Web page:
In delving back into this project, I’ve reawakened an interest in family history. I’ve spent days at the library, scanning microfilmed pages of old newspapers, finding articles of note, reading about long-forgotten villages in Rhode Island and Connecticut. It’s fun! And, I hope, will provide for an interesting piece of history. So, stay tuned – my novel will be published sometime in 2017, but Two Weeks, Three Rivers will be ready by December (fingers and toes crossed).

Hi, My Name is….Introvert


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Some of you will read this title and think, ‘Not Martha!’  I know. I play a good game of it.

Last week I attended an event with my pal Lynne. I didn’t think I’d know anyone there. I ended up seeing a couple of former co-workers (people who were actually nice), and I was introduced to a few of Lynne’s colleagues. Smiles and handshakes all around. Nodding at conversation.

And yesterday I attended my 40th high school reunion. It was a very successful day, and, as I’d had a hand in the planning of the event, I received plenty of compliments and positive feedback about the day.

After a few hours, I couldn’t wait to leave.

Now hold on – it wasn’t that I didn’t want to see old friends. I did! And they’re really great people. Yes, we’ve all grown up (way up), and after forty years, much of my teenage angst is pushed back. Maybe not forgotten but certainly diluted by life’s joys and accomplishments. I had a chance to speak with just about everyone, and even led a goofy trivia contest.

Well, that doesn’t sound like an introvert, does it?

But here’s the thing, and I thank Lynne for the conversation last week as we were driving back home from the beach event: an extrovert derives energy from being around people – an introvert’s energy is sucked out by being around others. An introvert may work hard at being sociable, but it’s draining.

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Introverts don’t like small talk – not because they dislike people, but because it serves as a kind of barrier. Introverts sometimes feel alone, even in the midst of familiar faces. Introverts can be excellent public speakers (yes!), but find it more difficult and stressful to mingle with others afterwards. Introverts start to shut down after they’ve been active for too long. And I did, at both events. So, my apologies to my high school friends for leaving the party without saying my goodbyes. I was so grateful to be in your company! And for the ones from my high school class who couldn’t attend the reunion, meeting one-on-one or in a small group would be absolutely perfect. But you knew that.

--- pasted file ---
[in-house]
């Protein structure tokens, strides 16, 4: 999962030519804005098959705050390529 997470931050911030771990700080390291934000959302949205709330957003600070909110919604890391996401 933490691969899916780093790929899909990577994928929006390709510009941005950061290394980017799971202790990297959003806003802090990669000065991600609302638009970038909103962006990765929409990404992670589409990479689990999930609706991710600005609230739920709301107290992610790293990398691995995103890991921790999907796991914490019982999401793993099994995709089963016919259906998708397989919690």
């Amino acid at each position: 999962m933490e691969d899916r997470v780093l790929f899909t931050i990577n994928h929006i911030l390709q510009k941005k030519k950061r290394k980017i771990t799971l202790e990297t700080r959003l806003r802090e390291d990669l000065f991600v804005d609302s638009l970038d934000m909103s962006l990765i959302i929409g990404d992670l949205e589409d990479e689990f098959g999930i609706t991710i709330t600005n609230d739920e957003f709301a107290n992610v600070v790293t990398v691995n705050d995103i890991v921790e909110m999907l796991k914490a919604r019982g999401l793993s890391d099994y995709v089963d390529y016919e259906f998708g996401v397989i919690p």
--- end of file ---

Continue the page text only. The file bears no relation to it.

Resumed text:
Hot Songs – 1976


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Next week is my 40th high school reunion (ack!). So I’m reflecting, of course, and listening to music from 1976 – forty years ago. The 70’s gave us some great songs, ranging from the folky music of the early part of the decade to the raging disco music at the end.

Here are some of my favorites from the summer of ’76:

“Love is Alive” by Gary Wright. Peaked at #2.

“Silly Love Songs” by Wings. McCartney answered his critics with this one.

“Afternoon Delight” by the Starland Vocal Band. Hit #1 in July 1976.

“Get Closer” by Seals and Crofts. Sorry about the poor quality (it’s 1976!). S&C’s last Top 10 hit.

“Moonlight Feels Right” by Starbuck. Their debut single and biggest hit.

“You’re my Best Friend” by Queen. Reached #16 on the Billboard charts.

Happy Book-iversary (to me)!


99centsMy first novel, Chocolate for Breakfast, was published on August 12, 2012 – nearly four years ago! (It was republished with a new cover in April 2013.) In those four years, I’ve written and published six novels, all of which have given me tremendous pride and a sense of accomplishment. I’m doing what I’ve always dreamed of doing, and that is sufficient. Well, pretty much.

New novels can trigger a sales flurry, but sales drop off after a time, even for beloved best-sellers.

So….for the coming week, every one of my six novels will be discounted to 99 cents for the e-book (Kindle version). I have no control over the print price, but if you come to the RI Authors Book Expo on December 3, 2016 http://www.riauthors.org/riexpo/ , I’ll have print copies available for a great price.

You can grab a three-book series, described by one reader as “writing (that) draws wonderful pictures of the characters and allows you to really ‘fall into’ the book ~ which is one of my favorite things about reading.” Or read about a group of classmates readying for their 25-year high school reunion and visiting old grievances. A novel about a young woman pursuing her dream of becoming a best-selling author, only to face a harsh reality check. And finally, a lighter story involving two friends who gamble on a dream of turning a rundown farm into a premier wedding venue. If you’ve already read these books, here’s a chance to give some gifts. In any event, I’m grateful – so very grateful – for all the positive feedback and encouragement I’ve received, from friends and strangers new friends, over the past four years.